Agrotourism research to help Honduras
By Allen Wallace, email@example.com, 803-777-5667
Two University of South Carolina professors are working on interdisciplinary research to help improve life in one of the most poverty-stricken countries in Latin America.
"Honduras is very close to my heart because my husband is from there," says Marketa Kubickova, assistant professor in the School of Hotel, Restaurant and Tourism Management. "I was always interested in doing research there because I know they are pursuing tourism as part of their strategy for economic development and growth."
Kubickova is an international hospitality expert and specializes in tourism economics and sustainability. When the opportunity came up to do a study on agrotourism opportunities in Honduras, she reached out to assistant retailing professor Jeff Campbell, who specializes in consumer behavior and locally produced foods. Kubickova and Campbell both work in College of Hospitality, Retail and Sport Management.
"Their ultimate goal is to provide training and job opportunities to Honduran people so they are able to stay and don’t leave in search for a better life."
Their research uses their combined expertise to identify ways for Honduras to boost tourism by leveraging agricultural attractions including the country’s cacao farms. Honduran cacao was recognized at the 2015 Salon Du Chocolat in Paris as the best cocoa in Central American and the Caribbean.
Kubickova and Campbell applied for and won a university interdisciplinary faculty grant. Then, with the collaboration and support of Honduran Minister of Economic Development Arnaldo Castillo, they visited and explored the country, meeting with government officials, various stakeholders, farmers, business owners and many residents.
“We’re looking at local perspectives and engaging communities to discover sustainable tourism potential,” Campbell says. “Much like people tour wineries or coffee plantations, chocolate is another food that people might love to experience at the source.”
While their primary focus is agrotourism, Kubickova and Campbell also gathered data related to tourism satisfaction, Honduran infrastructure and information centering on small businesses. Minister Castillo and other Honduran leaders hope a boost in tourism will help their nation recover and improve the quality of life for their people.
Kubickova met with Honduran President Juan Orlando Hernández to officially present the results of the research during the Conference on Prosperity and Security in Central America, which took place in Miami in June.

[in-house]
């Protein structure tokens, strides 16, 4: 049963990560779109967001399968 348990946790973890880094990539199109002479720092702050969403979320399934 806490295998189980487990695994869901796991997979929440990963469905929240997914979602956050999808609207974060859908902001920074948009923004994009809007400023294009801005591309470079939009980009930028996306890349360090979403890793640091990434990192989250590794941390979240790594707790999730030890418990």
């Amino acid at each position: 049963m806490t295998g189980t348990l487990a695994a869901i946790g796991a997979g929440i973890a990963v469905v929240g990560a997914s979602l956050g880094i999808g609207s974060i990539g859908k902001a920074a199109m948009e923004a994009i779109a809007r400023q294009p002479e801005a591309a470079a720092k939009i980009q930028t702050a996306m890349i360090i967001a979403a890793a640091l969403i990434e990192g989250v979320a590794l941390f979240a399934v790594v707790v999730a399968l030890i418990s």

“He was very excited to hear about this project and what we are doing for Honduras,” Kubickova says.
The report offered research findings on agrotourism opportunities and provided suggestions for product diversification, the role of government, marketing and other areas, as well as an examination of current and potential visitors.
Honduras has been a developing country in turmoil in many ways. At one point, about three years ago, it had two cities with some of the highest murder rates in the world with more than half its population living in poverty. It is a nation still in recovery from the 1998 devastation of Hurricane Mitch, which killed more than 5,600 people and caused approximately $2 billion in damage as well as the 2009 Honduran coup d'état.
However, Kubickova says there are many positive signs.
"I can tell you in terms of safety, Honduras has been improving tremendously, especially with the current government," she says, adding that the improvements are quite visible when comparing her first visit in 2011 with her most recent this year. This has been also reflected in the United Nations Commission of Human Rights report from this July, in which Honduras moved up 19 points on their Global Peace Index.
Kubickova and Campbell are preparing to submit their final findings for academic publications and conference proceedings. They hope to secure additional grants so that their research can continue to help Honduras’ progress towards a sustainable economy.
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